PLIMPTON, David PRESTON, Samuel E. BABCOCK, N. HENRY, John K. HALLECK,
J. H. JACKETT, S. GREGG, and others.
Occasional Methodist services are still held in this
locality, although the greater part of the interest has been absorbed
by the church at Cattaraugus.
In 1832 another Methodist class was formed at New
Albion Centre, its members having been the WRIGHTs, DAVISes, BARNARDs,
DAYs, etc. Eber WRIGHT was a local preacher and a very active
member. In time an effort was made to build a house of worship at
this point, and work was done to the extent of laying a
foundation. The removal of members had so much weakened the class
that the purpose had to be abandoned at this stage.
About 1840 a Free-Will Baptist society was formed in
the eastern part of the town, holding its meetings in the school-house,
on lot 6. Among other members were Samuel and Heman GREEN, and
George BABCOCK, the latter being a local preacher. Rev. Joseph
DAVIS occasionally preached here. The loss of members by removal
caused the society to disband in eight or ten years.
About this time the Christians held meetings in the
log school-house northeast of the village of Cattaraugus, and many of
the Baptists joined this church. Elders LEE, COOK, DAVIS, and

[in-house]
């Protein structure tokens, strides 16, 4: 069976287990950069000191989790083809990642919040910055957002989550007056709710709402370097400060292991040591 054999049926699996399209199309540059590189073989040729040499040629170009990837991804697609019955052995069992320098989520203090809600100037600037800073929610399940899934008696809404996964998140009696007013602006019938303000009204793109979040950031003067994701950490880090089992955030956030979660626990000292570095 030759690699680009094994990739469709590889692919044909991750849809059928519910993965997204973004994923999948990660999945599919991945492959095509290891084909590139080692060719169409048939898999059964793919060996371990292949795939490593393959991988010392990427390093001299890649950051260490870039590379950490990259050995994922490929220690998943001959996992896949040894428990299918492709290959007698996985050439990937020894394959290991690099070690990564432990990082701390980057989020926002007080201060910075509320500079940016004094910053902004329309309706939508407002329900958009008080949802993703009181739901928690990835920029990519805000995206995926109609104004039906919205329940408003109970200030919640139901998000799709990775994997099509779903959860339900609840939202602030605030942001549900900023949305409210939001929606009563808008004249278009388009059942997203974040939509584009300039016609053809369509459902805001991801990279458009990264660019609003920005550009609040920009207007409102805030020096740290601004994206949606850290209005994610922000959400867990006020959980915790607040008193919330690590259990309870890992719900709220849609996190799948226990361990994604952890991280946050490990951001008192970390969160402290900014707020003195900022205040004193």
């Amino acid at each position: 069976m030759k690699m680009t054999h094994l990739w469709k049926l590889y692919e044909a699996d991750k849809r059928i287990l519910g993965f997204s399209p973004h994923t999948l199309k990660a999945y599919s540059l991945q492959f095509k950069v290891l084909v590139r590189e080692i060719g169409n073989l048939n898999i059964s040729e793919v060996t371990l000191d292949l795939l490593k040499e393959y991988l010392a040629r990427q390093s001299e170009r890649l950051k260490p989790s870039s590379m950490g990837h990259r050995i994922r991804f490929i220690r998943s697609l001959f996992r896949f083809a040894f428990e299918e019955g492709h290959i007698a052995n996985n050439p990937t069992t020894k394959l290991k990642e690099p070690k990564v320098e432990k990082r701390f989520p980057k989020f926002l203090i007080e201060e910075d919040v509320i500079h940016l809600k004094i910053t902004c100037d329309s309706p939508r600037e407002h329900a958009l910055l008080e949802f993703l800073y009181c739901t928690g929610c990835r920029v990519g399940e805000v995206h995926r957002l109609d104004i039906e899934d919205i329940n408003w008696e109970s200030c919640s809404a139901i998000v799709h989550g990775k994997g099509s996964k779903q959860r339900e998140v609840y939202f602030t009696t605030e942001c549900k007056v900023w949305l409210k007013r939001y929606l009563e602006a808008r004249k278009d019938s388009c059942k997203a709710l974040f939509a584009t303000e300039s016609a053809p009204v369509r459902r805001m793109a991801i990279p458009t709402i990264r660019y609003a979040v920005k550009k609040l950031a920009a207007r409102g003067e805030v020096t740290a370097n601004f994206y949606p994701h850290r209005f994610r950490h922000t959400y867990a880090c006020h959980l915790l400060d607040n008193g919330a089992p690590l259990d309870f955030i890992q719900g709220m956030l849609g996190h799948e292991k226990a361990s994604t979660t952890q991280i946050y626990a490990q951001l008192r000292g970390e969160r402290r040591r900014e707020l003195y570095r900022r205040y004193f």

WALDON were among the ministers who statedly preached here. This
society also went down after a few years.
The Methodists held services in the school-house at
Cattaraugus soon after its erection, in connection with the work in the
western part of the town. On the 8th of January, 1857, "the
Cattaraugus Methodist Episcopal Society" was duly incorporated, and
Arad RICH, L. D. BOTSFORD, Spencer RICH, Danford RICH, and Ephraim Ford
chosen trustees. A frame meeting-house was erected, at a cost of
$2500, for the society by H. C. YOUNG, and used in that condition until
1874, when it was remodeled and made more attractive. It occupies
an eligible site, and is reported worth $3000. There is also a
good parsonage, valued at $2000, donated by Anson SMITH. The
society has also received a benefaction from Mrs. Mary RICH.
On the 4th of April, 1877, the title of the society
was changed to that of "The Methodist Episcopal Society of the village
of Cattaraugus." The trustees chosen were Morris J. HOVEY, Wm. G.
HALL, Charles J. RICH, Norman HIGBEE, and Hiram RUMSEY. The
church has enjoyed a fair degree of prosperity, and at present has 62
members, under the pastoral care of the Rev. S. S. BURTON.
There is a Sunday-school having 130 members,
superintended by A. A. ROSS, connected with the church, and a library
of 300 volumes is maintained.
THE ST. MARY'S CHURCH AND SOCIETY (ROMAN
OF CATTARAUGUS VILLAGE
was incorporated Dec. 12, 1863, according to the act of April 5,
1863. The trustees were John TIMON, Bishop of Buffalo; F. N.